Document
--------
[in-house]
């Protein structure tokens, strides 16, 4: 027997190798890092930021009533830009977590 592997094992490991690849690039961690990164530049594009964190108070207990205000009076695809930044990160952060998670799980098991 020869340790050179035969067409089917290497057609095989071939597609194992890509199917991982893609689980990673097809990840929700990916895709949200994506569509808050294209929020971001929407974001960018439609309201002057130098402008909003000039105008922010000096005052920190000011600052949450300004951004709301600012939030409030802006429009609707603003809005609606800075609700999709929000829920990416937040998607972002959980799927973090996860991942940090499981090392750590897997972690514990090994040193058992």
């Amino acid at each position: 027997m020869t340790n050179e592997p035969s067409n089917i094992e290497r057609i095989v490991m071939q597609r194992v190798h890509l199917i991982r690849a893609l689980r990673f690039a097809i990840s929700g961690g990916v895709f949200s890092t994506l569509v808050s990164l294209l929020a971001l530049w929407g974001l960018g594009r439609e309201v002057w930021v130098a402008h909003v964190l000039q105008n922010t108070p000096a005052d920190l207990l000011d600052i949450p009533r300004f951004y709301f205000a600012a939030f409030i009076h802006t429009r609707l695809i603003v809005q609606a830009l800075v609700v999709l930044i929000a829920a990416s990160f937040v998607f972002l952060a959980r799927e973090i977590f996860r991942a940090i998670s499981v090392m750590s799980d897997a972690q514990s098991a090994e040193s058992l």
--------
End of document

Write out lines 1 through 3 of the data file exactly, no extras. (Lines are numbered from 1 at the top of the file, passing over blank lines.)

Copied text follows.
[in-house]
């Protein structure tokens, strides 16, 4: 027997190798890092930021009533830009977590 592997094992490991690849690039961690990164530049594009964190108070207990205000009076695809930044990160952060998670799980098991 020869340790050179035969067409089917290497057609095989071939597609194992890509199917991982893609689980990673097809990840929700990916895709949200994506569509808050294209929020971001929407974001960018439609309201002057130098402008909003000039105008922010000096005052920190000011600052949450300004951004709301600012939030409030802006429009609707603003809005609606800075609700999709929000829920990416937040998607972002959980799927973090996860991942940090499981090392750590897997972690514990090994040193058992």
């Amino acid at each position: 027997m020869t340790n050179e592997p035969s067409n089917i094992e290497r057609i095989v490991m071939q597609r194992v190798h890509l199917i991982r690849a893609l689980r990673f690039a097809i990840s929700g961690g990916v895709f949200s890092t994506l569509v808050s990164l294209l929020a971001l530049w929407g974001l960018g594009r439609e309201v002057w930021v130098a402008h909003v964190l000039q105008n922010t108070p000096a005052d920190l207990l000011d600052i949450p009533r300004f951004y709301f205000a600012a939030f409030i009076h802006t429009r609707l695809i603003v809005q609606a830009l800075v609700v999709l930044i929000a829920a990416s990160f937040v998607f972002l952060a959980r799927e973090i977590f996860r991942a940090i998670s499981v090392m750590s799980d897997a972690q514990s098991a090994e040193s058992l």